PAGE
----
This book makes the case for the welfare state. Nearly every government in the developed world offers some form of social protection, and measures to improve the social and economic well-being of its citizens. However, the provision of welfare is under attack. The critics argue that welfare states are illegitimate, that things are best left to the market, and that welfare has bad effects on the people who receive it. If we need to be reminded why we ought to have welfare, it is because so many people have come think that we should not.
Arguments for Welfare is a short, accessible guide to the arguments. Looking at the common ideas and reoccurring traits of welfare policy across the world it discusses:
·The Meaning of the 'Welfare State'
·The Moral Basis of Social Policy
·The Limits of Markets
·Public Service Provision
·The Role of Government
With examples from around the world, the book explains why social welfare services should be provided and explores how the principles are applied. Most importantly, it argues for the welfare state's continued value to society. Arguments for Welfare is an ideal primer for practitioners keen to get to grips with the fundamentals of social policy and students of social policy, social work, sociology and politics.
1. Welfare and the welfare state / 2. The moral basis of social policy / 3. Benefitting other people / 4. Individualism and self-interest / 5. The limits of the market / 6. Providing public services / 7. The role of government / 8. Welfare as a way of realising other values / 9. Policy for society / 10. Does welfare have bad consequences? / Why welfare? / Bibliography / Index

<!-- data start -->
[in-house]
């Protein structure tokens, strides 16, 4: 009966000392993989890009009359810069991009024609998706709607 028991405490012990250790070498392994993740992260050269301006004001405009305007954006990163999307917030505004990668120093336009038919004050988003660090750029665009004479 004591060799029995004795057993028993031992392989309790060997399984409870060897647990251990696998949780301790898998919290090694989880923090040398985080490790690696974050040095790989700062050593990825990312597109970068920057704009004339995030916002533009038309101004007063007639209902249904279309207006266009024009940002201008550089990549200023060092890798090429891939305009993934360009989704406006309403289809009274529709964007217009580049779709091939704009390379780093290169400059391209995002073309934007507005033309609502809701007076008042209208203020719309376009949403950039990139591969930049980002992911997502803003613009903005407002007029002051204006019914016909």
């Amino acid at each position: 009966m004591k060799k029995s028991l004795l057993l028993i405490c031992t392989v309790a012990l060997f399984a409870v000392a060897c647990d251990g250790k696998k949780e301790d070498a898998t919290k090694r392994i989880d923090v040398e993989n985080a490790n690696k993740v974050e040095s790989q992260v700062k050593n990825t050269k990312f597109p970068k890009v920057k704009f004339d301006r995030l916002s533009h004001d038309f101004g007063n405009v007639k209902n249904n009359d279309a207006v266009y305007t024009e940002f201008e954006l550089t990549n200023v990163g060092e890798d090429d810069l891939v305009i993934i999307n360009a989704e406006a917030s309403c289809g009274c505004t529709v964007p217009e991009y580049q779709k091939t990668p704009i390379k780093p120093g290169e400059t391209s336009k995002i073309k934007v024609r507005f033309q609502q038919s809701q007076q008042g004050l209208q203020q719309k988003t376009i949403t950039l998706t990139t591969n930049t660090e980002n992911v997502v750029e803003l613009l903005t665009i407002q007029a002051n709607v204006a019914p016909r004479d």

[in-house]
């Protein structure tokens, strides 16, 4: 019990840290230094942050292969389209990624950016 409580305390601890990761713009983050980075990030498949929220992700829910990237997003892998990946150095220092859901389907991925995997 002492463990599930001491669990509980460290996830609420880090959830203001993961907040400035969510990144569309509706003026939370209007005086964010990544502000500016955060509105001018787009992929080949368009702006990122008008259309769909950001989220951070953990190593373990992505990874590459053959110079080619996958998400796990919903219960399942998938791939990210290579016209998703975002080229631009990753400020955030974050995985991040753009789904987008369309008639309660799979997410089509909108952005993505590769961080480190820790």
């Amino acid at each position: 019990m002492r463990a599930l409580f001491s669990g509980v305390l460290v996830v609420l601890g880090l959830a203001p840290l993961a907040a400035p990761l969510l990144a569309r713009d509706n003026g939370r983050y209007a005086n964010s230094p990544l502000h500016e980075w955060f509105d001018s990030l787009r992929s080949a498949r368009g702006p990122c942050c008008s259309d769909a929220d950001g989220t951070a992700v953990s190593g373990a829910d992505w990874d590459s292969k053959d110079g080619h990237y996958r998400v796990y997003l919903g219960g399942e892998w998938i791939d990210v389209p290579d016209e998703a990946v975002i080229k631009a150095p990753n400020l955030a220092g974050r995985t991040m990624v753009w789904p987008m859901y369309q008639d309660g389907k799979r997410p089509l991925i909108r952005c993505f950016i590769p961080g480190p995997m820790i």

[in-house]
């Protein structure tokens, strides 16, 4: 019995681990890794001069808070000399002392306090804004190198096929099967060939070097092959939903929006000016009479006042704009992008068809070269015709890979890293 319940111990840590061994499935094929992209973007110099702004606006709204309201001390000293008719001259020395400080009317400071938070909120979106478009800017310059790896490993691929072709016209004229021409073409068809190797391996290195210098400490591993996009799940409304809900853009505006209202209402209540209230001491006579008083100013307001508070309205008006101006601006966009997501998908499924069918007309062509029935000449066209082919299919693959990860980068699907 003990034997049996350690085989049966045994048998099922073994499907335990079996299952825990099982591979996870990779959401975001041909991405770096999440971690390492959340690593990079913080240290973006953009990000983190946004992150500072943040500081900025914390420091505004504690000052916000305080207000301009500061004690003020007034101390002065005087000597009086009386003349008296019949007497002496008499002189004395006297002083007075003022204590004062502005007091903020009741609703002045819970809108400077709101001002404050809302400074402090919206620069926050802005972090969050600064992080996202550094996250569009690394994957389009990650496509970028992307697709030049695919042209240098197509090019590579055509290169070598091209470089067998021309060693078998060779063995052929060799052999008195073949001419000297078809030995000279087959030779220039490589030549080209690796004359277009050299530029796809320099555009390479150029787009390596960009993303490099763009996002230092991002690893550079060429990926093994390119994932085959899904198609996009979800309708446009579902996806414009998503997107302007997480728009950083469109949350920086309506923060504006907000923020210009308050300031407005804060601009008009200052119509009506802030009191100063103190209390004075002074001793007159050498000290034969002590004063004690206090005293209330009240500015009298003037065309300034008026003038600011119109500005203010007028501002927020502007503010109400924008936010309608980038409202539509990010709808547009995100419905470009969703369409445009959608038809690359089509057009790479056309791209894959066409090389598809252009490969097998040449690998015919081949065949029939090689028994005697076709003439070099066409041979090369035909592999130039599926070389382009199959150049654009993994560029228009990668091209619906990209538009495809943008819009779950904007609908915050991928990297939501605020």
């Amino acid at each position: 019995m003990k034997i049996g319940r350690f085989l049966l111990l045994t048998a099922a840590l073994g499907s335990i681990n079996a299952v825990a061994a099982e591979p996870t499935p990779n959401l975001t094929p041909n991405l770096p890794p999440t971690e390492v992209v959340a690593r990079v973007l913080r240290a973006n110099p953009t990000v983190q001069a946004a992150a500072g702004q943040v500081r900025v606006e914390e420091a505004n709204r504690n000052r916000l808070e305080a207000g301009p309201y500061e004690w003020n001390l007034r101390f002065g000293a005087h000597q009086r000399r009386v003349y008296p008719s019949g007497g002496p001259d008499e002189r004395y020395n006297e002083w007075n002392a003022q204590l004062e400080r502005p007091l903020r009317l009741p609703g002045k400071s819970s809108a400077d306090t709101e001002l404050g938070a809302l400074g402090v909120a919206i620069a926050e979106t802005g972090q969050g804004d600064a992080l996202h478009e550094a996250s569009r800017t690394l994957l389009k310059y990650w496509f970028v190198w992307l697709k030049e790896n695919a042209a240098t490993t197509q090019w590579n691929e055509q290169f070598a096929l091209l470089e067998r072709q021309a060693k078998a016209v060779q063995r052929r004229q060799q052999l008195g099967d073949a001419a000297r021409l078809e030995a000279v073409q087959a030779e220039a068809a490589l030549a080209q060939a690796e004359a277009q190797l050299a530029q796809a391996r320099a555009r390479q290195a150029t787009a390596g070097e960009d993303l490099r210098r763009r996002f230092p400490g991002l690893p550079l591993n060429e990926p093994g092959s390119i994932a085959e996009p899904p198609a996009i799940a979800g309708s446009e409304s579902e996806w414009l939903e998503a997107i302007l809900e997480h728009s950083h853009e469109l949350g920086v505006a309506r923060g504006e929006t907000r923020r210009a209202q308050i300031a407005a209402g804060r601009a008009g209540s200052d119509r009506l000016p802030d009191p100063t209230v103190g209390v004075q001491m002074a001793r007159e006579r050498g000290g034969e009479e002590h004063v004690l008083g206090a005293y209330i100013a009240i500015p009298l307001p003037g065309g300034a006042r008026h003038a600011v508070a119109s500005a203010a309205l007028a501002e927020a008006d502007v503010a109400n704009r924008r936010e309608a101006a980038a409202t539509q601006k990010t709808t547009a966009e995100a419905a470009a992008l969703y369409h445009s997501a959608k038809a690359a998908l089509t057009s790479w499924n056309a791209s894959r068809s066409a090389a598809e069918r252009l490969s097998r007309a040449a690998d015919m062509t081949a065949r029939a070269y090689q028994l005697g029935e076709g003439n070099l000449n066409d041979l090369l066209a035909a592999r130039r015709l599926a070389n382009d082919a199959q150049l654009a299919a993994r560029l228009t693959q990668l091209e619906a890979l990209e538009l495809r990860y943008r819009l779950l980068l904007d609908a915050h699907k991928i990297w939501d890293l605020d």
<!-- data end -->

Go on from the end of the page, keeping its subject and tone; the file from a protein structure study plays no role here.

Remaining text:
Paul Spicker is Emeritus Professor of Public Policy at the Robert Gordon University.
In the past 30 years, the apparent consensus that government should promote social welfare has frayed. Much of the argument against the welfare state is that welfare policies are often counterproductive, exacerbating the problems of poverty and insecurity that they are supposed to solve. This text begins by rejecting these kinds of arguments, holding that the real issues are moral: the reason welfare provision is controversial is not disagreement about the effects of social policy, but disagreement about the moral basis for policies to promote social welfare. After a brief survey of theories of ethics, the author sets out a strong case for the welfare state drawing on all of these theories. The arguments of each chapter are summarized in a closing section, and the final chapter sets out a marvelously condensed statement of ‘twenty-six ... principal reasons for the provision of welfare.’ The book is clear and accessible, very much a primer, and the author is a distinguished authority on social policy. An excellent place to start, it invites deeper explorations of these issues.
Summing Up: Highly recommended. Lower-division undergraduates through faculty.
The welfare state has long faced a strong ideological attack from the right. In this concise book, Paul Spicker formulates a normative defense of the welfare state by outlining key arguments that justify social provision. Clearly written, Arguments for Welfare is must read for students of social policy seeking to explore the normative foundations of welfare.
Professor Spicker’s particular strength is his deep and wide-ranging analysis of the fundamental reasons why states organise their people’s welfare, combining scholarship with readability. His focus is not the details of systems but the foundations of the variety of state activities in morality, philosophy and functional reasons. His balanced review of arguments for and against state involvement and the complexity of their interactions is historical and highly topical, which makes it essential for a wide range of users from policy-makers of all persuasions to students.